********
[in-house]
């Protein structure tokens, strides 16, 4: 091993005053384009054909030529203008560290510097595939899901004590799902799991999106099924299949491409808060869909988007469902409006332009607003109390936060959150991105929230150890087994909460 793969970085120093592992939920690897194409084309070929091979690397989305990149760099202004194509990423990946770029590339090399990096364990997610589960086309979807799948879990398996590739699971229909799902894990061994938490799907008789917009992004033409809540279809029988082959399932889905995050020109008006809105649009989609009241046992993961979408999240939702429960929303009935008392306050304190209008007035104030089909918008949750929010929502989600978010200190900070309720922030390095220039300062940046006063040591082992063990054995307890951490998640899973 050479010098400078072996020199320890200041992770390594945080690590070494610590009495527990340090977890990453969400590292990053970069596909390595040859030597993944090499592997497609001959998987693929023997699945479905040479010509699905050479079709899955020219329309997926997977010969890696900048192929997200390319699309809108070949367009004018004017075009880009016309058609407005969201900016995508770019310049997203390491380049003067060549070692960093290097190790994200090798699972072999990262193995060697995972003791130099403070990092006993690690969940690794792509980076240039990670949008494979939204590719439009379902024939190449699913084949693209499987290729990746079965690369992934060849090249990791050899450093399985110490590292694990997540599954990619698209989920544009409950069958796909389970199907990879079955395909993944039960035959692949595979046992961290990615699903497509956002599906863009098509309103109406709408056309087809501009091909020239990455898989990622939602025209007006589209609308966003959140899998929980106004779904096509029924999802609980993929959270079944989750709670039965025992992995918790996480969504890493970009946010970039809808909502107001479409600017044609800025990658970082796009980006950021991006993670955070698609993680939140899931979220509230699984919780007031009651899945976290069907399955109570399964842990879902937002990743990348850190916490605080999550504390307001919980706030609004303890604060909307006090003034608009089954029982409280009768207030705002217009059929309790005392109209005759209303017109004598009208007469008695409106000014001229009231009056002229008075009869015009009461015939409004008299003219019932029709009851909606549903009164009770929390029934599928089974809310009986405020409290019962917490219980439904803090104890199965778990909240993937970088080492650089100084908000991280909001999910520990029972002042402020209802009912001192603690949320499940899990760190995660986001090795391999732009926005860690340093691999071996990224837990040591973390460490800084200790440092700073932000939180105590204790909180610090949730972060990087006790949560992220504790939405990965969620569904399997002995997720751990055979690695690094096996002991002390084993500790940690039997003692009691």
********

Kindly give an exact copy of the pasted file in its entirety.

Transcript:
[in-house]
């Protein structure tokens, strides 16, 4: 091993005053384009054909030529203008560290510097595939899901004590799902799991999106099924299949491409808060869909988007469902409006332009607003109390936060959150991105929230150890087994909460 793969970085120093592992939920690897194409084309070929091979690397989305990149760099202004194509990423990946770029590339090399990096364990997610589960086309979807799948879990398996590739699971229909799902894990061994938490799907008789917009992004033409809540279809029988082959399932889905995050020109008006809105649009989609009241046992993961979408999240939702429960929303009935008392306050304190209008007035104030089909918008949750929010929502989600978010200190900070309720922030390095220039300062940046006063040591082992063990054995307890951490998640899973 050479010098400078072996020199320890200041992770390594945080690590070494610590009495527990340090977890990453969400590292990053970069596909390595040859030597993944090499592997497609001959998987693929023997699945479905040479010509699905050479079709899955020219329309997926997977010969890696900048192929997200390319699309809108070949367009004018004017075009880009016309058609407005969201900016995508770019310049997203390491380049003067060549070692960093290097190790994200090798699972072999990262193995060697995972003791130099403070990092006993690690969940690794792509980076240039990670949008494979939204590719439009379902024939190449699913084949693209499987290729990746079965690369992934060849090249990791050899450093399985110490590292694990997540599954990619698209989920544009409950069958796909389970199907990879079955395909993944039960035959692949595979046992961290990615699903497509956002599906863009098509309103109406709408056309087809501009091909020239990455898989990622939602025209007006589209609308966003959140899998929980106004779904096509029924999802609980993929959270079944989750709670039965025992992995918790996480969504890493970009946010970039809808909502107001479409600017044609800025990658970082796009980006950021991006993670955070698609993680939140899931979220509230699984919780007031009651899945976290069907399955109570399964842990879902937002990743990348850190916490605080999550504390307001919980706030609004303890604060909307006090003034608009089954029982409280009768207030705002217009059929309790005392109209005759209303017109004598009208007469008695409106000014001229009231009056002229008075009869015009009461015939409004008299003219019932029709009851909606549903009164009770929390029934599928089974809310009986405020409290019962917490219980439904803090104890199965778990909240993937970088080492650089100084908000991280909001999910520990029972002042402020209802009912001192603690949320499940899990760190995660986001090795391999732009926005860690340093691999071996990224837990040591973390460490800084200790440092700073932000939180105590204790909180610090949730972060990087006790949560992220504790939405990965969620569904399997002995997720751990055979690695690094096996002991002390084993500790940690039997003692009691």